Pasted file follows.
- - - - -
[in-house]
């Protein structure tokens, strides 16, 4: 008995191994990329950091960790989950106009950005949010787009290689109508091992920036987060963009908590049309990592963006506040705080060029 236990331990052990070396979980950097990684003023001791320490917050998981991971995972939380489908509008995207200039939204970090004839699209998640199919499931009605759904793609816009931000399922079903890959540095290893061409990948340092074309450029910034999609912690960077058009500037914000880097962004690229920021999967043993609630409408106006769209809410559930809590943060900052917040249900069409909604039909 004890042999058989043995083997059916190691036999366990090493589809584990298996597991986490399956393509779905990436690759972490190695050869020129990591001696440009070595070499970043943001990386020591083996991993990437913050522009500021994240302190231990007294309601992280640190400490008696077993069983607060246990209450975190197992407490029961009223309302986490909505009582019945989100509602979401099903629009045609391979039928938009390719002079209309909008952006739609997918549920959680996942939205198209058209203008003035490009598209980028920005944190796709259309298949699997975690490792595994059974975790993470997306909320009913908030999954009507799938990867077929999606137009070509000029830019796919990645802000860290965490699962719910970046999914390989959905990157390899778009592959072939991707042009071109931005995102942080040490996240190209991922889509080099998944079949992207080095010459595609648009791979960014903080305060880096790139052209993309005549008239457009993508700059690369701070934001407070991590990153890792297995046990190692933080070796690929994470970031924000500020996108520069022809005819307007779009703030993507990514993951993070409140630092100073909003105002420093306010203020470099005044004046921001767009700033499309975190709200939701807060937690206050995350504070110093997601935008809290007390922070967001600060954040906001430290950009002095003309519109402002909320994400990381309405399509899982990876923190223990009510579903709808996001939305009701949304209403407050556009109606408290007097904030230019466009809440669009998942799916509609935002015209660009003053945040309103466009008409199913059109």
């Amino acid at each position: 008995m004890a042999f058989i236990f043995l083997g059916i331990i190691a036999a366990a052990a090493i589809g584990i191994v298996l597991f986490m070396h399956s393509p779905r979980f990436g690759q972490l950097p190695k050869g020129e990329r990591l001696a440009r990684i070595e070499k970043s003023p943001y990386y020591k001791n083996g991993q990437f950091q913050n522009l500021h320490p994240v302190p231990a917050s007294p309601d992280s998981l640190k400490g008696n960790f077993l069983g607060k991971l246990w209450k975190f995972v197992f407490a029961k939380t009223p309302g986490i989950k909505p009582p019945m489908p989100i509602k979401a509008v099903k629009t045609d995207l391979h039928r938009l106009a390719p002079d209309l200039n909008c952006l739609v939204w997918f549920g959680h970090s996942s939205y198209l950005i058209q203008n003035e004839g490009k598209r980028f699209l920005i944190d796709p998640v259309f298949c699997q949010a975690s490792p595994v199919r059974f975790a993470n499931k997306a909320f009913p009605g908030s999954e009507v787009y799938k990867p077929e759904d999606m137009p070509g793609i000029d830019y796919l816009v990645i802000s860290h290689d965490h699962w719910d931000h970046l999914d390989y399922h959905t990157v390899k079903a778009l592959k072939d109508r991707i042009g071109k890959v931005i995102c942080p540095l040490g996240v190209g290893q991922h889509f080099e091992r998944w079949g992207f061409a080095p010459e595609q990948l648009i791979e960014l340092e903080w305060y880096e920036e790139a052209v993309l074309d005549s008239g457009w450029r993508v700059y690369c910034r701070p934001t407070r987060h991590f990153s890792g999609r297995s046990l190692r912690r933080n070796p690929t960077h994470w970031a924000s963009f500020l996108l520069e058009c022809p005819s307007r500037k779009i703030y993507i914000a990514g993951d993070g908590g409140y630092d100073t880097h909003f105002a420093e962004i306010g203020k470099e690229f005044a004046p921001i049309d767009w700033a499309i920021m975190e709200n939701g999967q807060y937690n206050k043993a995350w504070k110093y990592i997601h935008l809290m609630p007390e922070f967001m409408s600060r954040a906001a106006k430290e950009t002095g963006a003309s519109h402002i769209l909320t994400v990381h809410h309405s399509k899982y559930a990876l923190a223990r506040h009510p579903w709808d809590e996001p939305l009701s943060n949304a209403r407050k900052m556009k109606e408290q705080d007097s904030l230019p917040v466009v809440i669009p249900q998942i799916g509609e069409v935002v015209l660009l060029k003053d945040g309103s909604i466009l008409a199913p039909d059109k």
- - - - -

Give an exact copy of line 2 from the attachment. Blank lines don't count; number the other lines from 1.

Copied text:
């Protein structure tokens, strides 16, 4: 008995191994990329950091960790989950106009950005949010787009290689109508091992920036987060963009908590049309990592963006506040705080060029 236990331990052990070396979980950097990684003023001791320490917050998981991971995972939380489908509008995207200039939204970090004839699209998640199919499931009605759904793609816009931000399922079903890959540095290893061409990948340092074309450029910034999609912690960077058009500037914000880097962004690229920021999967043993609630409408106006769209809410559930809590943060900052917040249900069409909604039909 004890042999058989043995083997059916190691036999366990090493589809584990298996597991986490399956393509779905990436690759972490190695050869020129990591001696440009070595070499970043943001990386020591083996991993990437913050522009500021994240302190231990007294309601992280640190400490008696077993069983607060246990209450975190197992407490029961009223309302986490909505009582019945989100509602979401099903629009045609391979039928938009390719002079209309909008952006739609997918549920959680996942939205198209058209203008003035490009598209980028920005944190796709259309298949699997975690490792595994059974975790993470997306909320009913908030999954009507799938990867077929999606137009070509000029830019796919990645802000860290965490699962719910970046999914390989959905990157390899778009592959072939991707042009071109931005995102942080040490996240190209991922889509080099998944079949992207080095010459595609648009791979960014903080305060880096790139052209993309005549008239457009993508700059690369701070934001407070991590990153890792297995046990190692933080070796690929994470970031924000500020996108520069022809005819307007779009703030993507990514993951993070409140630092100073909003105002420093306010203020470099005044004046921001767009700033499309975190709200939701807060937690206050995350504070110093997601935008809290007390922070967001600060954040906001430290950009002095003309519109402002909320994400990381309405399509899982990876923190223990009510579903709808996001939305009701949304209403407050556009109606408290007097904030230019466009809440669009998942799916509609935002015209660009003053945040309103466009008409199913059109």